Targeting “outdoorsy females, ages 12 to 50, in the northern states,” Tompkins has already started producing demos of her clothing to further pitch her idea, including the blouse she was wearing.

“We would eventually like to expand our online e-commerce sales and even donate proceeds to families of breast cancer patients and the Dream Hunt Program for terminally ill children,” she said. Second place garnered her $500, which she said she would reinvest in the company.

Third place and $250 went to Collin Stoner and his company, Selene, which will manufacture electric motor drivers. He has already been working with a company called Medical Minds to promote his device, which could be used to move the beds in CAT scan machines, for example.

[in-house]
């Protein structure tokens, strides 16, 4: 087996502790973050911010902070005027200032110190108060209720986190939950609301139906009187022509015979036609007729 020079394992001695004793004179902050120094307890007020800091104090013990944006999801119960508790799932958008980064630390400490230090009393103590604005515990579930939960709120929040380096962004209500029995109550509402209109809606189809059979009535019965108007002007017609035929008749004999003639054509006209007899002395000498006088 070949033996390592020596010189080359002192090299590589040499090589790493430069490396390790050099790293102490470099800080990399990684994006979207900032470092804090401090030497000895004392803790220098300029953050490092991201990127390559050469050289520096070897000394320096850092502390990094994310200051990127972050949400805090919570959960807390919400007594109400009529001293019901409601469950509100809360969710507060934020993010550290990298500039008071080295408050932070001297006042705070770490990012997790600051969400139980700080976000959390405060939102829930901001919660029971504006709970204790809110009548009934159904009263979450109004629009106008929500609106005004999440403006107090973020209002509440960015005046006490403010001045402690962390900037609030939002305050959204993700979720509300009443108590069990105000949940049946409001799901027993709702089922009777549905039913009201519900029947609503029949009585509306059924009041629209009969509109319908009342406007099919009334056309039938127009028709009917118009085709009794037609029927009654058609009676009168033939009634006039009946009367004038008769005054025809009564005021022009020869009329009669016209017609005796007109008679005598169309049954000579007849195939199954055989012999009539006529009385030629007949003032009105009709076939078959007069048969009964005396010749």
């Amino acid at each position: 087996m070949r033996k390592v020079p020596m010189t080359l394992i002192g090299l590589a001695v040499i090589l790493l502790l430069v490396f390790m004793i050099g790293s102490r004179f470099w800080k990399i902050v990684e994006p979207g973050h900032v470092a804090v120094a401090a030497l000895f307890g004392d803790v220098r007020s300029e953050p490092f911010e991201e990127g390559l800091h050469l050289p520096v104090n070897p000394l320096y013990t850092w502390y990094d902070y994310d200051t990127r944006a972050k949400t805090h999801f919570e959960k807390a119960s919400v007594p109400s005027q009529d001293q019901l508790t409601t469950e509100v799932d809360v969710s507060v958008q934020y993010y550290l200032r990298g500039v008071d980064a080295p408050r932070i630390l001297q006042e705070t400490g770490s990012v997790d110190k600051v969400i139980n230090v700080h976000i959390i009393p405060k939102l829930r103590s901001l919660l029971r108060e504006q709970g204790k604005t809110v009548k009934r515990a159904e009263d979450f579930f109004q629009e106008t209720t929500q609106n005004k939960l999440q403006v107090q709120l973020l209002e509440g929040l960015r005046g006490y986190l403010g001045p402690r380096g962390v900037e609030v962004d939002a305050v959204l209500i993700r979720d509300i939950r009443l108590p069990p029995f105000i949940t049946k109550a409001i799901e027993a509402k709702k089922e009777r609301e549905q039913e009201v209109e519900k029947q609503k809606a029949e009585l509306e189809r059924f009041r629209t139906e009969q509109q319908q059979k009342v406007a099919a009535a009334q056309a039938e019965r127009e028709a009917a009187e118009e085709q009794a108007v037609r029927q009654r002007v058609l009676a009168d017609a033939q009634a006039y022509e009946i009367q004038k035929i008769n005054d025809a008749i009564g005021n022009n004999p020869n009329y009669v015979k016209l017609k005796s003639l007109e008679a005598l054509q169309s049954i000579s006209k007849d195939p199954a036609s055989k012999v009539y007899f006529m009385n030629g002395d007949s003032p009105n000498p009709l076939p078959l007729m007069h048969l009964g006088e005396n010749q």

“I’ve spent 400 engineering hours on making the prototype,” Stoner said. “And each one would have its own, unique computer chip, making duplication by competitors difficult.”

Other businesses pitched to the judges were retirement planning for lower income and middle-class people who might have fallen on hard times; cloud computing with improved information gathering; and a social network site for environmentally conscious people and organizations.

Bob Mark, professor of practice in the School of Business and Economics, who emceed the event, doled out the cash to the students and announced that there are plans for a major increase in funding next year, in cooperation with Central Michigan University. Mark sees the beginning of a mutually beneficial relationship with Central, with expanded entrepreneurial opportunities and other academic relationships.